“Above and beyond the call of duty.” “A door that’s always open.” “There when you need a helping hand.”
It’s easy to say or write clichés and idioms like these; it’s another thing entirely to live them day-in and day-out.
And yet, there are faculty and staff at Dal doing just every day that to help students succeed. Sometimes, the contributions may seem small — a quick answer to a question here, a phone call there — but at other times the work may be life-changing. The support these individuals offer may not always be highly visible, but it certainly doesn’t go unnoticed.
Each year, Dalhousie presents the Rosemary Gill Award to up to four such individuals who provide truly outstanding support to students in capacities other than teaching. The award takes its name from the late Rosemary Gill, a Dalhouise Medical School graduate who served as director of University Health Services from 1985 to 1991 and exemplified a high level of service to students.
This year’s recipients play a variety of different roles: assistant dean, associate director, department admin, graduate coordinator. They were nominated for the award by different individuals and groups across campus. Yet there’s a striking similarity to their stories: in every case, their nominations included letters from students who’d been through challenges, from the small to the earth-shattering, and found in a Dal staff or faculty member not just help and support, but a true ally and advocate.
“They’re stories about people who have made the extra step to connect with our students, to help and assist them,” said President Richard Florizone, who presented the awards. “It’s truly inspiring.”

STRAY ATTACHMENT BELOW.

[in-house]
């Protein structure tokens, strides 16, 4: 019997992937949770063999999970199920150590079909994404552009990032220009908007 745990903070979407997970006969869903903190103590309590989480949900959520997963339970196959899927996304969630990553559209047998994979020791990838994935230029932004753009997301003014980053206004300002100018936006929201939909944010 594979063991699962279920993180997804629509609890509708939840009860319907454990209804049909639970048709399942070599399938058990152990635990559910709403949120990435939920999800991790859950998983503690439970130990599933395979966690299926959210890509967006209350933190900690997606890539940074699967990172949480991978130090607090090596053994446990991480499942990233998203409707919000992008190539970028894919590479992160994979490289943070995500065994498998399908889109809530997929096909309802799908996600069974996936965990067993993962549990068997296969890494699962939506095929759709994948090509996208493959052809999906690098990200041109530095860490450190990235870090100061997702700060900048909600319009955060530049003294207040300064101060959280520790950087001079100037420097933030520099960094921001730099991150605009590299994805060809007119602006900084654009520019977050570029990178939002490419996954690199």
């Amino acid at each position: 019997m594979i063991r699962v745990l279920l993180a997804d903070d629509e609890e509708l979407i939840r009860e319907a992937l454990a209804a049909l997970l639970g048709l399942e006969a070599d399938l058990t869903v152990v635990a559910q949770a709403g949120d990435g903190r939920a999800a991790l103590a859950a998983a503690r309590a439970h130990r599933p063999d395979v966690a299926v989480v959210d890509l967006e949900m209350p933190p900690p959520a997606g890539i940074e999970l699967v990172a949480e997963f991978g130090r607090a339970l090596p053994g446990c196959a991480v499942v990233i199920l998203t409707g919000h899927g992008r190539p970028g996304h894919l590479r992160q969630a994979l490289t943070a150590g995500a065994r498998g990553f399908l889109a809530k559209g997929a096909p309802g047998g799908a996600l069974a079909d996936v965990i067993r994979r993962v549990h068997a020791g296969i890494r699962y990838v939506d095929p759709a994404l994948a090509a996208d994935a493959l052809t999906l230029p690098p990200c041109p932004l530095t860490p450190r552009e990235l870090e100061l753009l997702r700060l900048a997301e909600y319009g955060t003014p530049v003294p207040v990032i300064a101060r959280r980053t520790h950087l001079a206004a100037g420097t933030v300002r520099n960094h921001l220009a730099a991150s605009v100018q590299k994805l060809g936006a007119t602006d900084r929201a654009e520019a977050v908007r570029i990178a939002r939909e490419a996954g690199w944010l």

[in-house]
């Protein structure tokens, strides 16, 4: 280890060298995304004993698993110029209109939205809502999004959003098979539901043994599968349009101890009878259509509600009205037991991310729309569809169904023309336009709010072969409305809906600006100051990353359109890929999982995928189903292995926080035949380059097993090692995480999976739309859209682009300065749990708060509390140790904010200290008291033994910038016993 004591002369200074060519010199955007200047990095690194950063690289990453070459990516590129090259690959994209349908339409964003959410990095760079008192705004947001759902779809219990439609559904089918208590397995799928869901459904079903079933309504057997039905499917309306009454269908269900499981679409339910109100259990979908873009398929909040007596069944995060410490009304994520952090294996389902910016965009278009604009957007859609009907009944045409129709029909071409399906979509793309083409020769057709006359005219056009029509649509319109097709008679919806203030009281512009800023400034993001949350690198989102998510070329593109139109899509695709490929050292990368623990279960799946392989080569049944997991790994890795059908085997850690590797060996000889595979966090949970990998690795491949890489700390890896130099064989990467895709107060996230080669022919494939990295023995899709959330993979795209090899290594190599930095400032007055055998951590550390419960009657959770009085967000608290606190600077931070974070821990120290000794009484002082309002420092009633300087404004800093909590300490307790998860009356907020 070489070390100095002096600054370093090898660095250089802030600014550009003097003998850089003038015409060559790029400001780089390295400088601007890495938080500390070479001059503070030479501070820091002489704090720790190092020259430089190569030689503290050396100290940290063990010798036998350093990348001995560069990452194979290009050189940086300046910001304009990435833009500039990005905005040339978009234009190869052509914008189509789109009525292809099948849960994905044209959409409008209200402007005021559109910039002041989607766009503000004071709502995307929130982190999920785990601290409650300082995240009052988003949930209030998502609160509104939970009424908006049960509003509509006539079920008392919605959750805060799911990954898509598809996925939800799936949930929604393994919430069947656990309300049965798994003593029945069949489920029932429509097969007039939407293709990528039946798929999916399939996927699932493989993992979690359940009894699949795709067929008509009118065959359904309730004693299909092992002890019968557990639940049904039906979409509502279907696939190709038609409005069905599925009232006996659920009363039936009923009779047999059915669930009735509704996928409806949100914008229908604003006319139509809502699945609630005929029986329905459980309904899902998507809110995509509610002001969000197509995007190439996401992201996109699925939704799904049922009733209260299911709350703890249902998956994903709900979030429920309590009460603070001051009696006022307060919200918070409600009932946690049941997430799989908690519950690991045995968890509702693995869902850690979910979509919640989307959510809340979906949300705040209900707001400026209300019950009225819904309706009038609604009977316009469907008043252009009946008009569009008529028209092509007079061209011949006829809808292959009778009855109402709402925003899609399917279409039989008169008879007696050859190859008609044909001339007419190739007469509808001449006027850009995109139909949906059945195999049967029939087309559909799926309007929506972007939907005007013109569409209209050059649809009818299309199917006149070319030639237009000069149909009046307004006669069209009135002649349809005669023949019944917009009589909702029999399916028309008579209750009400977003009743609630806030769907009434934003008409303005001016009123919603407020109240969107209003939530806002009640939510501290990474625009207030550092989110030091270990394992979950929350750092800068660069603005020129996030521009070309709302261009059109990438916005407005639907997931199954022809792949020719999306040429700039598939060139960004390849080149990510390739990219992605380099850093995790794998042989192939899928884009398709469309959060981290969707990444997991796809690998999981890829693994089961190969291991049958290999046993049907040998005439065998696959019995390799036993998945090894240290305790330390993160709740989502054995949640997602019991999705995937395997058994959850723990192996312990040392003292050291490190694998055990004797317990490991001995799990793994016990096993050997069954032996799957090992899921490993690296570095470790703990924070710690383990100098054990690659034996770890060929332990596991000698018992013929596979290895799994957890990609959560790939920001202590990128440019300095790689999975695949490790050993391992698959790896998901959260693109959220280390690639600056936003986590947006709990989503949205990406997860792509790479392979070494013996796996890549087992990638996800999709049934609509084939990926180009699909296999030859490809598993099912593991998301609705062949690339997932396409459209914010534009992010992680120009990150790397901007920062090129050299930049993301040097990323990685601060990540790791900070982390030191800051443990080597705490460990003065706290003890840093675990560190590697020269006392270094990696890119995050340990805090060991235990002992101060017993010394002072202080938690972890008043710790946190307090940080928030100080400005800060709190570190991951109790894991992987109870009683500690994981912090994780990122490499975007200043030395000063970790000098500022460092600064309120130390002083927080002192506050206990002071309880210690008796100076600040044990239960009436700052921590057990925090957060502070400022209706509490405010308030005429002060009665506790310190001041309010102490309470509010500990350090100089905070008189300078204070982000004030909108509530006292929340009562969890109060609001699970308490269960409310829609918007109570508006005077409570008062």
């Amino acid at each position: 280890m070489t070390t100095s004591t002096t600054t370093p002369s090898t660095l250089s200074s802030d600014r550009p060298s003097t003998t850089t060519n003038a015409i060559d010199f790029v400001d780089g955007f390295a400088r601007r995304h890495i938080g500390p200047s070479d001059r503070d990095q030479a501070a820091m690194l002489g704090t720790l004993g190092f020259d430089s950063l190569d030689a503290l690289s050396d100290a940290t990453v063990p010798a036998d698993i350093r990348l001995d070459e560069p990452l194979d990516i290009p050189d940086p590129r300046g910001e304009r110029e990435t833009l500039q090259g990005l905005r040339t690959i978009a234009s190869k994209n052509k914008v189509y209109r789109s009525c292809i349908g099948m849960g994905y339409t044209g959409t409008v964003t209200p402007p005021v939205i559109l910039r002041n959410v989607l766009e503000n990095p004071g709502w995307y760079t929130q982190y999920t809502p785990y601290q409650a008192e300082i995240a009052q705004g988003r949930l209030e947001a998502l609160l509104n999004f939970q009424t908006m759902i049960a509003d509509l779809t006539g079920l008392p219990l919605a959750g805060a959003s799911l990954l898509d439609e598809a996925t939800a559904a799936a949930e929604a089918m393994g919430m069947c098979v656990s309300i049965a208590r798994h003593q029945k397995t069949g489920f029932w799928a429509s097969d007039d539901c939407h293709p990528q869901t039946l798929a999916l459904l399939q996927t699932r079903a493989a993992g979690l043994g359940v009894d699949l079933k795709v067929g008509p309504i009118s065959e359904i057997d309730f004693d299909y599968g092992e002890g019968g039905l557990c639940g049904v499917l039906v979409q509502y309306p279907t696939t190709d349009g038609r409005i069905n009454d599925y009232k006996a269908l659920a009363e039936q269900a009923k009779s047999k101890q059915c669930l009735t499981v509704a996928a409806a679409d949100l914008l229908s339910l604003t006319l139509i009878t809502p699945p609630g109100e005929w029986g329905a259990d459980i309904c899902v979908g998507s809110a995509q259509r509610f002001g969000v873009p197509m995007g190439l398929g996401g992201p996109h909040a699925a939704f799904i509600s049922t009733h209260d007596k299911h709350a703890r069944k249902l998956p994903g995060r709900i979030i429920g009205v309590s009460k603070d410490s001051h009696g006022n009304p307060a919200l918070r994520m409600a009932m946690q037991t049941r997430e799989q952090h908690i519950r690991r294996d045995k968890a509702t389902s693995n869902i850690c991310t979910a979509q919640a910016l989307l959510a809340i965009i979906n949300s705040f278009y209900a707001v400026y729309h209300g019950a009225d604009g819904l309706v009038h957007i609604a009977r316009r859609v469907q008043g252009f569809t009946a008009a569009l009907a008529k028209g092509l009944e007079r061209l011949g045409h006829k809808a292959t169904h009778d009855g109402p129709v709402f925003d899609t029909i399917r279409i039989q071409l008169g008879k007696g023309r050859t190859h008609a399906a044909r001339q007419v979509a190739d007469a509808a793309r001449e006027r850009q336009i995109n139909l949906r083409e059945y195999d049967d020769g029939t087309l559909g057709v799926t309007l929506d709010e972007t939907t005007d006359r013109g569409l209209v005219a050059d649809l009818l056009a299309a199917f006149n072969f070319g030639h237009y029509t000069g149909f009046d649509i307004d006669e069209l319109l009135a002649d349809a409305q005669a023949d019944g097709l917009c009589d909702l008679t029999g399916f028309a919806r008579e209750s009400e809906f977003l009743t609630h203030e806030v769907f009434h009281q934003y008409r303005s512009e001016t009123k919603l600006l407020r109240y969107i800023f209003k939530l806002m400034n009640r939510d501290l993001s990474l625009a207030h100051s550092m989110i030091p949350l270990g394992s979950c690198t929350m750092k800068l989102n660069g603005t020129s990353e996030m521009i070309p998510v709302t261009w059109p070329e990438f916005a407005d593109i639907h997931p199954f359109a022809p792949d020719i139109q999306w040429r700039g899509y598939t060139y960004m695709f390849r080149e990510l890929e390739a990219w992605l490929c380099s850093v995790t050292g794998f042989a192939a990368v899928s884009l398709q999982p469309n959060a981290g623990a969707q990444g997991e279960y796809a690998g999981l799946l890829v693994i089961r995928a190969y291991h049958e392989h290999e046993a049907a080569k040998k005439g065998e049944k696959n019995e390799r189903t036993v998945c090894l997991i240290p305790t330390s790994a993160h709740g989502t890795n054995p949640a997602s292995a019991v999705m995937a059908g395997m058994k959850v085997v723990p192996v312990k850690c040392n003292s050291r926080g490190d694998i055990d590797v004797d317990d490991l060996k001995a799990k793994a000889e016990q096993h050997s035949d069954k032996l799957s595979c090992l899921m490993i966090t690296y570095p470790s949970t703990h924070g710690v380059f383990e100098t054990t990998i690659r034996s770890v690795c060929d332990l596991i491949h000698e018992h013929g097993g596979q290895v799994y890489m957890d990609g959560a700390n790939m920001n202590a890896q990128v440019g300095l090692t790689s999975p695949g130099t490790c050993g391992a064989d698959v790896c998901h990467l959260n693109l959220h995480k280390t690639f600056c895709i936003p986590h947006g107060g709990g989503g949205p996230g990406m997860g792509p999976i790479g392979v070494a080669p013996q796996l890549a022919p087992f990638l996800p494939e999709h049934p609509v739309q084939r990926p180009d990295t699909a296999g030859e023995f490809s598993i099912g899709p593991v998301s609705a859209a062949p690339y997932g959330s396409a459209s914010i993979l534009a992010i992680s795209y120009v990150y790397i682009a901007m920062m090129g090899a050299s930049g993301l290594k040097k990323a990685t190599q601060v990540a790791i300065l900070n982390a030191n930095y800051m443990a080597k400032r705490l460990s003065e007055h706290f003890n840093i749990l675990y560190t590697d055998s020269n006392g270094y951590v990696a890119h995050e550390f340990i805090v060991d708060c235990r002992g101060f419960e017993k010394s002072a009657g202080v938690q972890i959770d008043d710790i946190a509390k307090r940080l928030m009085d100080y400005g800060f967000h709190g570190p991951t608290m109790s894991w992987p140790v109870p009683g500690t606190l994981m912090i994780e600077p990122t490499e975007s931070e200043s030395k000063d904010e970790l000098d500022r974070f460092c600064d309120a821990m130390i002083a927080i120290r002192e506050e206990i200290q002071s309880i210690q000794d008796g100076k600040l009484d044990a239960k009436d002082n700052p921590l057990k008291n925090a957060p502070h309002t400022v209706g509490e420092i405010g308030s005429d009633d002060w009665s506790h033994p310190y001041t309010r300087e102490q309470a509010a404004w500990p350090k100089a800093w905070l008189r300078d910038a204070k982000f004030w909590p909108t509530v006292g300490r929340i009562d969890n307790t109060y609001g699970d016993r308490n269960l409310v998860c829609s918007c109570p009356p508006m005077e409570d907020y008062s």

Monique Comeau, Department of Economics
Starting at university can be tricky: where to go, what courses to register, how to find what you’re looking for. For Economics students, Monique, the department’s administrator, has been there to help for nearly three decades.
“Monique is really the face of the department,” wrote one of her nominators. “When new faculty and staff members arrive at the Department of Economics, they will talk to Monique for guidance. When new students arrive at Maxwell House of the Department of Economics, they will ask Monique for advice on almost every conceivable matter.”
“I like helping students,” says Monique. “Whether it’s registering for classes, or getting into full classes, or having issues with visas… it’s great to be able to offer help.”
Cited for her friendly manner and attention to detail, as well as initiatives like helping acquire better work space for grad students, it’s clear from the glowing letters of support that Monique makes a huge difference in the lives of her students.
“It’s an honour,” she says. “I’ve worked at Dalhousie a long time and met a lot of students, and that they would do something like this for me is quite touching.”
Eileen Denovan-Wright, Department of Pharmacology / Faculty of Graduate Studies
To say that Eileen’s contributions to student life in the Department of Pharmacology are varied would be an understatement. They range from something as sprawling as a complete overhaul of the department’s graduate student procedures and requirements, to simply offering up a set of wheels.
“Dr. Donovan-Wright has often taken time out of her personal time to drive students to stores to get supplies for events,” wrote one nominator, “and has volunteered to help run events when students and staff have not been responsive to calls for help.”